What is a NAS? Well, it’s like a hard drive in your computer, but that sits on your network instead. There are many advantages with this. You are able to have separate servers dedicated to storage that run special operating systems, such as TrueNAS, built for storage. You are also able to scale up your datacenter one piece at a time. If you need more storage, add more storage. If you need more compute, add more compute. You can scale them independently. Most importantly your data can be moved around and stored using a file system like ZFS.
There are some disadvantages, which is why we haven’t used network attached storage until recently. We just didn’t have the skill to tackle it and maintain performance. The problem is latency. Accessing information inside your own computer is faster. The hard drive sitting 2 inches away from the processor will be faster. It just doesn’t have to travel as far, or through as many different protocols. Accessing information 10 feet away, and going through 2-3 different computers, just takes more time. It’s still light speed, but it needs additional tweaking and caching to maintain high performance.
We use TrueNAS in our server architecture. It runs on an operating system called FreeBSD. I’ll go into a little more detail on operating systems in another article.
The NAS then connects with the compute nodes where you need them. These compute nodes could be your Adobe workstation, or a web server. For this we use a project called Network File System. NFS was first introduced in 1984. It is the protocol that allows for the network storage. Once you have NFS setup, you can mount a network share from your NAS to your compute/work computer, and the work computer thinks it’s just a regular folder. You move things into it, but it’s putting them onto a completely separate computer.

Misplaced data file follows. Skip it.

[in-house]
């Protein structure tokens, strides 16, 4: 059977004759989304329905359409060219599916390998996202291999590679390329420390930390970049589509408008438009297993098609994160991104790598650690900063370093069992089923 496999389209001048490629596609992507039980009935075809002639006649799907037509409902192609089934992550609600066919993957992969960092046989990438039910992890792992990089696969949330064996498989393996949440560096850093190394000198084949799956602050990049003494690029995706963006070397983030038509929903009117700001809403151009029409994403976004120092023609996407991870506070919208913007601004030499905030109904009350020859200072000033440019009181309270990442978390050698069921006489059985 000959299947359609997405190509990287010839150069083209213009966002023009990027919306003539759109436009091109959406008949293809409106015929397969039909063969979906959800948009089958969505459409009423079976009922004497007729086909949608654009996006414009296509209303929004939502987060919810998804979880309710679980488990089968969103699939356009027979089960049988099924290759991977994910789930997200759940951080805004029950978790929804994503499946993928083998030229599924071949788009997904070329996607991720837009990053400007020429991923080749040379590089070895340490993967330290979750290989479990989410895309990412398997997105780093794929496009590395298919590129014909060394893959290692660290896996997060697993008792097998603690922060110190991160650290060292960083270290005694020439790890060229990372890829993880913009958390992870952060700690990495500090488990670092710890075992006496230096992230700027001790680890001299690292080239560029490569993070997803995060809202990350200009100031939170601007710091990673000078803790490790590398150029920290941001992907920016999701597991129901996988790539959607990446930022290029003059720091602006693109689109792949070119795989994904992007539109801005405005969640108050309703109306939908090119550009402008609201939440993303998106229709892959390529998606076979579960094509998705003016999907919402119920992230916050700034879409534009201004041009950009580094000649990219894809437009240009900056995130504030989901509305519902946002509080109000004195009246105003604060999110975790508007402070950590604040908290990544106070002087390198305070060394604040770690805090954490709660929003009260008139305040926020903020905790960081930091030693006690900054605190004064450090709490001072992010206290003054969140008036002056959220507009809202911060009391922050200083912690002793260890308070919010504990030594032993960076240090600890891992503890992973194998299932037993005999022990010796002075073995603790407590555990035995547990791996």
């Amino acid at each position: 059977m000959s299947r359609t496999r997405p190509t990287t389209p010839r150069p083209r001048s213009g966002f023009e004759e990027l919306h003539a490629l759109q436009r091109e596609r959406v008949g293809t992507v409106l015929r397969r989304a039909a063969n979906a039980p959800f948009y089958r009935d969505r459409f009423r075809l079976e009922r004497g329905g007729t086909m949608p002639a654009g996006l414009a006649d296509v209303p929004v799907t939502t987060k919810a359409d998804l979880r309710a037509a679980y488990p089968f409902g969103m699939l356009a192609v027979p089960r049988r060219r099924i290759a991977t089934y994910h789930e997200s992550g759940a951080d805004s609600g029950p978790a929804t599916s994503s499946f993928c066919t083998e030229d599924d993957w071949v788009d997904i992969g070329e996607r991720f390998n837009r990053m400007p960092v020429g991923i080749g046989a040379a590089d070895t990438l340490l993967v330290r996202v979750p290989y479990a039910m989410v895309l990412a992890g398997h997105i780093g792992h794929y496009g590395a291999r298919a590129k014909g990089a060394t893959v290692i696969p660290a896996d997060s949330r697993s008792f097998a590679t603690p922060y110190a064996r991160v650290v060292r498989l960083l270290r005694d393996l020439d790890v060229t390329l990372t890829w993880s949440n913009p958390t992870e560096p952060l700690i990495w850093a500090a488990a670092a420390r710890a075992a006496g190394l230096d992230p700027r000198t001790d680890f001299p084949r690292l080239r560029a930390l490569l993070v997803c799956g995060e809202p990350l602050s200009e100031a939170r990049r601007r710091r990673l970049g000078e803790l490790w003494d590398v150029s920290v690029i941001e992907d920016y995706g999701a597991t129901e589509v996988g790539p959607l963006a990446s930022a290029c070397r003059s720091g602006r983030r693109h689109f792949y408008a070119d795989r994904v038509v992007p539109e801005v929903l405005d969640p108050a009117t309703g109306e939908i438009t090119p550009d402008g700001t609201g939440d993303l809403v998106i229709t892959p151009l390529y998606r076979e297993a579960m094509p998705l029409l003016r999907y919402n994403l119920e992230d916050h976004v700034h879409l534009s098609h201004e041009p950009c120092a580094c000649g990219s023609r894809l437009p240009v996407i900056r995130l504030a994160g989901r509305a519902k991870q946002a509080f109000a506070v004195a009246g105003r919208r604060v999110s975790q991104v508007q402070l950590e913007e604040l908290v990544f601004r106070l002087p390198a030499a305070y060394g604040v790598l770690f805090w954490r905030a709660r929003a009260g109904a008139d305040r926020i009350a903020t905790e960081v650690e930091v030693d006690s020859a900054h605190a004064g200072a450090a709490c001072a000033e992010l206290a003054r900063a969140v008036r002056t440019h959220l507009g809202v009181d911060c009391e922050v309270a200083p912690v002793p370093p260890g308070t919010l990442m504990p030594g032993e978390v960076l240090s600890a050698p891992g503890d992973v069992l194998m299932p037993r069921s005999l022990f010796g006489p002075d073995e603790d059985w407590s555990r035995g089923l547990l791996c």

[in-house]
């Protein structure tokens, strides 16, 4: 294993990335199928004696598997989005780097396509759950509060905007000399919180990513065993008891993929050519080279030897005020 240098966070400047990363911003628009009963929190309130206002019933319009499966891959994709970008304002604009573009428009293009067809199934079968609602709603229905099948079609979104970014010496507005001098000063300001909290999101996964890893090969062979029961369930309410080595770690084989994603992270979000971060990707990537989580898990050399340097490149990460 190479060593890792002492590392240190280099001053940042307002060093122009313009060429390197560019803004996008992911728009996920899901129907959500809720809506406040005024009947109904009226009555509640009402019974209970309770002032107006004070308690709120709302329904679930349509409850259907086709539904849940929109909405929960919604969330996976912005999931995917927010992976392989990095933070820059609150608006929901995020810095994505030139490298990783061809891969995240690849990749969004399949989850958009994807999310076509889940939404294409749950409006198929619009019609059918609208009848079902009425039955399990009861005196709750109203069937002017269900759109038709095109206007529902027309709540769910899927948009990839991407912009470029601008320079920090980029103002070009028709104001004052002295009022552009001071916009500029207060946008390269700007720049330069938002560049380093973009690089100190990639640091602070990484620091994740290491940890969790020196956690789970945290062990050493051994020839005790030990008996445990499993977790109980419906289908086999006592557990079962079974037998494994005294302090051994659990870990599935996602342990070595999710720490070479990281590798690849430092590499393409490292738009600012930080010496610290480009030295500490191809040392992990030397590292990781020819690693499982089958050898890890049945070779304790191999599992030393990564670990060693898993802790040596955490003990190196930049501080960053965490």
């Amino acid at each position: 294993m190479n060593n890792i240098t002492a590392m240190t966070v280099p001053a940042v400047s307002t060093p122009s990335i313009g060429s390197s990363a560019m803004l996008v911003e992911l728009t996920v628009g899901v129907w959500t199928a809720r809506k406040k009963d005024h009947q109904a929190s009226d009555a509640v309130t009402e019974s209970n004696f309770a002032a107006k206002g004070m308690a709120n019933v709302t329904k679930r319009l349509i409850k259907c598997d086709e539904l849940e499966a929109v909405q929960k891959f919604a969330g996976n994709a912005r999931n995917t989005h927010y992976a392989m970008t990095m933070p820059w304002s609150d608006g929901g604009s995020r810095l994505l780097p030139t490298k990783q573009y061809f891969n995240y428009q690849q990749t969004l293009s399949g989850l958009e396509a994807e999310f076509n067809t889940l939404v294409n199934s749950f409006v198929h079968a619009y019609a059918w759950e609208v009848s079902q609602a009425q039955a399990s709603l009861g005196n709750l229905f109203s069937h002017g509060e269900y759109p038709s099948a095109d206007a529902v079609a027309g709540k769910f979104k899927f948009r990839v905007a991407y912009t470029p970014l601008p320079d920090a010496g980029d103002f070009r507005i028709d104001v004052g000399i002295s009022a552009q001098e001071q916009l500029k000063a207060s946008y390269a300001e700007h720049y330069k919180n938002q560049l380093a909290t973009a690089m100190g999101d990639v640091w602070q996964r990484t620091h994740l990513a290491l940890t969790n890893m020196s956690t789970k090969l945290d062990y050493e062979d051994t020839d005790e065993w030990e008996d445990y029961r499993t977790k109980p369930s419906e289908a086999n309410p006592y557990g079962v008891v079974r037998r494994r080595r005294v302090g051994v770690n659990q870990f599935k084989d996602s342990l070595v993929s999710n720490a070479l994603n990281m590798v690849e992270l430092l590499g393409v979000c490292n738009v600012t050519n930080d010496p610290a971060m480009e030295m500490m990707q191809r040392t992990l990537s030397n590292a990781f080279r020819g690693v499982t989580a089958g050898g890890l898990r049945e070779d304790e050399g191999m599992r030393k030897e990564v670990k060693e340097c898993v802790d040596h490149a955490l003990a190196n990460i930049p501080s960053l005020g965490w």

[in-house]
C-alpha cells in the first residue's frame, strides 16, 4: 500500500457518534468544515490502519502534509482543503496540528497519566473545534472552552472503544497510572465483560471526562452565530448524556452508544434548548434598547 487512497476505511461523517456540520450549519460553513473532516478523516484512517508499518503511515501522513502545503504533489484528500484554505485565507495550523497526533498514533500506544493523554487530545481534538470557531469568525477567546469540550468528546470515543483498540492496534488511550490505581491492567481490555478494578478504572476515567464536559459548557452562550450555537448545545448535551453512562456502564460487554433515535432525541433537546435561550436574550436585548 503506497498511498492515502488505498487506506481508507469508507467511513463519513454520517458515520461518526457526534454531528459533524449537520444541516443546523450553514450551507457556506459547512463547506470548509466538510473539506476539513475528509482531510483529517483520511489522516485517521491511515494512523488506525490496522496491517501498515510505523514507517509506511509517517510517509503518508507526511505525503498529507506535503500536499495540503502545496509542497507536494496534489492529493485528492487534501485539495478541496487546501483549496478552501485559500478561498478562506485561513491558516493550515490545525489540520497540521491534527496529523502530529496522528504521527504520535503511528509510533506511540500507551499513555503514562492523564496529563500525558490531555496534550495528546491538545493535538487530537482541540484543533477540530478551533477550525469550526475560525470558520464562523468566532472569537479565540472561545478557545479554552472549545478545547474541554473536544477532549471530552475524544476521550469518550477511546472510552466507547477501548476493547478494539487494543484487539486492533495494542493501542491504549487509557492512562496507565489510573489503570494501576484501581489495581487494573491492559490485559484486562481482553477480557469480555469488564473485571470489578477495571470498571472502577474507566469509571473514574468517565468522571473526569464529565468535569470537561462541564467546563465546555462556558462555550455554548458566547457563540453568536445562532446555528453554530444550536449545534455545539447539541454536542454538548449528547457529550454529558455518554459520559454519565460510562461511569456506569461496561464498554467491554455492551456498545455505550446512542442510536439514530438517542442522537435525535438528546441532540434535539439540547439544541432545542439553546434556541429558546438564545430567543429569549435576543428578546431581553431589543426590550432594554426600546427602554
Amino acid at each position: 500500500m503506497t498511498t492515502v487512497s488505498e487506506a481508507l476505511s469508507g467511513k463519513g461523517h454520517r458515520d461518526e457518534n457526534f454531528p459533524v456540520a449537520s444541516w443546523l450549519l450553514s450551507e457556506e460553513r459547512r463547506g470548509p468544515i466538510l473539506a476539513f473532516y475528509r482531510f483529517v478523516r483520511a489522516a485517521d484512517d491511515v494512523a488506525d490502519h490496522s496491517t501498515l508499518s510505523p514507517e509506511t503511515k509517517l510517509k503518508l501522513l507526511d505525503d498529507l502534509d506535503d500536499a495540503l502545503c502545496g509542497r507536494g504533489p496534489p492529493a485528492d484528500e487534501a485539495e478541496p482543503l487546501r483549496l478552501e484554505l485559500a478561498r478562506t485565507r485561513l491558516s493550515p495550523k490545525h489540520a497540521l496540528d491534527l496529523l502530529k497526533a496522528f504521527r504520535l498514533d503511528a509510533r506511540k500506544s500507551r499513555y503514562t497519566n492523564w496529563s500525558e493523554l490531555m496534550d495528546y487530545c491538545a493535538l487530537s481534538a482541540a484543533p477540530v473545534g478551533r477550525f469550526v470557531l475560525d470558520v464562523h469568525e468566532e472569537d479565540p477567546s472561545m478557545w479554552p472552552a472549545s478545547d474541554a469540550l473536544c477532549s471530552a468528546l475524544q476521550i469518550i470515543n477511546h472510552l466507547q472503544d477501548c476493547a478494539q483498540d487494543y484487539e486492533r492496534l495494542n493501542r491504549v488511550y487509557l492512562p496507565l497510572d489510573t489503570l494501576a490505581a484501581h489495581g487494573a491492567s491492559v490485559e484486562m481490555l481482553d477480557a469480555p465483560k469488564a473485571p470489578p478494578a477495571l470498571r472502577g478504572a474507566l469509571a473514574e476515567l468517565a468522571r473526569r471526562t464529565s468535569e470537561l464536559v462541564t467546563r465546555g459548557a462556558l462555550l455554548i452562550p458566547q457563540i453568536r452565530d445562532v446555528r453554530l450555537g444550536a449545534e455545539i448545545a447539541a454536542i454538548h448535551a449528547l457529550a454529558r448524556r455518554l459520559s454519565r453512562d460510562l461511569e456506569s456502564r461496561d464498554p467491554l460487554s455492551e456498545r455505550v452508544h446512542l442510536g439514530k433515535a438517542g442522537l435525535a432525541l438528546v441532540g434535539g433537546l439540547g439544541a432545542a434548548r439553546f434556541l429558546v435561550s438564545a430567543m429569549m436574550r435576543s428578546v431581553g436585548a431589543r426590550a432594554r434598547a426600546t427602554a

The elephant in the NAS room is networking. We had run into a pretty quick bottleneck on our network bandwidth after introducing the NAS into the storage architecture. It may not be noticeable when moving smaller files, but trying moving 1-2 Terabytes on gigabit ethernet. It can take hours to days.
We immediately upgraded our internal network structure to 10 gigabit, which turns out to be 1.5 GBps (You can move that full length video/movie in 1-2 seconds). With proper tuning, you can get close to this in real world transfer, but ours is not there. Our transfer rates are about 450 MBps, which is closer to 3-4 Gbps. We are working on tuning this, but at this point it’s fast enough for our purposes.
I chose to setup the NAS for another reason as well. I wanted to learn more about networking. In the, “What is a Datacenter?” article I referenced the three components of a datacenter. Compute, Storage, and Networking. Having a NAS forces you to use all three at a pretty low level in your stack. Where does that image live? Well, it lives on a different computer than the one that actually processes the image. This has forced us to troubleshoot and improve out networking architecture quite a bit.
Now, in the future there is a new style of computing architecture called, “Hyperconverged Infrastructure“. TrueNAS offers a solution for this called, “Truenas Scale”. I have tested this, but wasn’t satisfied with the reliability, performance, or the architecture quite yet. It is an option coming forward that we will let you know about if we make the transition.
Owner, Altha Technology